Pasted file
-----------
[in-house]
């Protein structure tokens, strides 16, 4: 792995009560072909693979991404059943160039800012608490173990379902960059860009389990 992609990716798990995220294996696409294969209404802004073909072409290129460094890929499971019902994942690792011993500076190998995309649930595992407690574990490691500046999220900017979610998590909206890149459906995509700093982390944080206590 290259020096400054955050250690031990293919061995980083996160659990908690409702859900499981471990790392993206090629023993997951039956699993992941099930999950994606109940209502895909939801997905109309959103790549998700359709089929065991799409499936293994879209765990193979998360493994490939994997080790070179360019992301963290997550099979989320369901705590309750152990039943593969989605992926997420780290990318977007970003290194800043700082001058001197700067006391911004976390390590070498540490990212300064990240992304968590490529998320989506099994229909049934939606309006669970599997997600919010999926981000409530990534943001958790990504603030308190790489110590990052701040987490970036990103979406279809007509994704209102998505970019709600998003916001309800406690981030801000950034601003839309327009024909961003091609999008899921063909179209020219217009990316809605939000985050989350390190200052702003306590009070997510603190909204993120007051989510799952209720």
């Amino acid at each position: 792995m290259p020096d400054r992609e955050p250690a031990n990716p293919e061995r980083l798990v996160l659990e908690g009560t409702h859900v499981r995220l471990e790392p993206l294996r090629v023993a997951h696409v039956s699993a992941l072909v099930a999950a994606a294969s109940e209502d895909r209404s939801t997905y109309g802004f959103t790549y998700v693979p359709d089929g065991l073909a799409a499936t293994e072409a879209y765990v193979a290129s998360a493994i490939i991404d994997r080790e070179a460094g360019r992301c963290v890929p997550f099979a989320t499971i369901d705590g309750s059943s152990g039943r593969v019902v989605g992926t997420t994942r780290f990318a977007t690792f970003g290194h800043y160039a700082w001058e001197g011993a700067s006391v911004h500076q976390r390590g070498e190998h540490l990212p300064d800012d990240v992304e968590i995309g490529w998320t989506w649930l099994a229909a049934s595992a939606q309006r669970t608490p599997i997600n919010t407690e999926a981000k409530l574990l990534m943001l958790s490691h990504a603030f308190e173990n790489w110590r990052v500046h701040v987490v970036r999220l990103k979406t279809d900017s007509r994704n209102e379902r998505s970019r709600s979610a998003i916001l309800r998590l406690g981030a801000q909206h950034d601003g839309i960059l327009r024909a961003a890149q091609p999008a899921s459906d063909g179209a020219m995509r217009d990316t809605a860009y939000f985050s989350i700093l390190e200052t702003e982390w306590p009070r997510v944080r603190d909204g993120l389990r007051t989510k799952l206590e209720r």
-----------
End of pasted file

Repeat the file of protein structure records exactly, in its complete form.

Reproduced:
[in-house]
């Protein structure tokens, strides 16, 4: 792995009560072909693979991404059943160039800012608490173990379902960059860009389990 992609990716798990995220294996696409294969209404802004073909072409290129460094890929499971019902994942690792011993500076190998995309649930595992407690574990490691500046999220900017979610998590909206890149459906995509700093982390944080206590 290259020096400054955050250690031990293919061995980083996160659990908690409702859900499981471990790392993206090629023993997951039956699993992941099930999950994606109940209502895909939801997905109309959103790549998700359709089929065991799409499936293994879209765990193979998360493994490939994997080790070179360019992301963290997550099979989320369901705590309750152990039943593969989605992926997420780290990318977007970003290194800043700082001058001197700067006391911004976390390590070498540490990212300064990240992304968590490529998320989506099994229909049934939606309006669970599997997600919010999926981000409530990534943001958790990504603030308190790489110590990052701040987490970036990103979406279809007509994704209102998505970019709600998003916001309800406690981030801000950034601003839309327009024909961003091609999008899921063909179209020219217009990316809605939000985050989350390190200052702003306590009070997510603190909204993120007051989510799952209720």
């Amino acid at each position: 792995m290259p020096d400054r992609e955050p250690a031990n990716p293919e061995r980083l798990v996160l659990e908690g009560t409702h859900v499981r995220l471990e790392p993206l294996r090629v023993a997951h696409v039956s699993a992941l072909v099930a999950a994606a294969s109940e209502d895909r209404s939801t997905y109309g802004f959103t790549y998700v693979p359709d089929g065991l073909a799409a499936t293994e072409a879209y765990v193979a290129s998360a493994i490939i991404d994997r080790e070179a460094g360019r992301c963290v890929p997550f099979a989320t499971i369901d705590g309750s059943s152990g039943r593969v019902v989605g992926t997420t994942r780290f990318a977007t690792f970003g290194h800043y160039a700082w001058e001197g011993a700067s006391v911004h500076q976390r390590g070498e190998h540490l990212p300064d800012d990240v992304e968590i995309g490529w998320t989506w649930l099994a229909a049934s595992a939606q309006r669970t608490p599997i997600n919010t407690e999926a981000k409530l574990l990534m943001l958790s490691h990504a603030f308190e173990n790489w110590r990052v500046h701040v987490v970036r999220l990103k979406t279809d900017s007509r994704n209102e379902r998505s970019r709600s979610a998003i916001l309800r998590l406690g981030a801000q909206h950034d601003g839309i960059l327009r024909a961003a890149q091609p999008a899921s459906d063909g179209a020219m995509r217009d990316t809605a860009y939000f985050s989350i700093l390190e200052t702003e982390w306590p009070r997510v944080r603190d909204g993120l389990r007051t989510k799952l206590e209720r």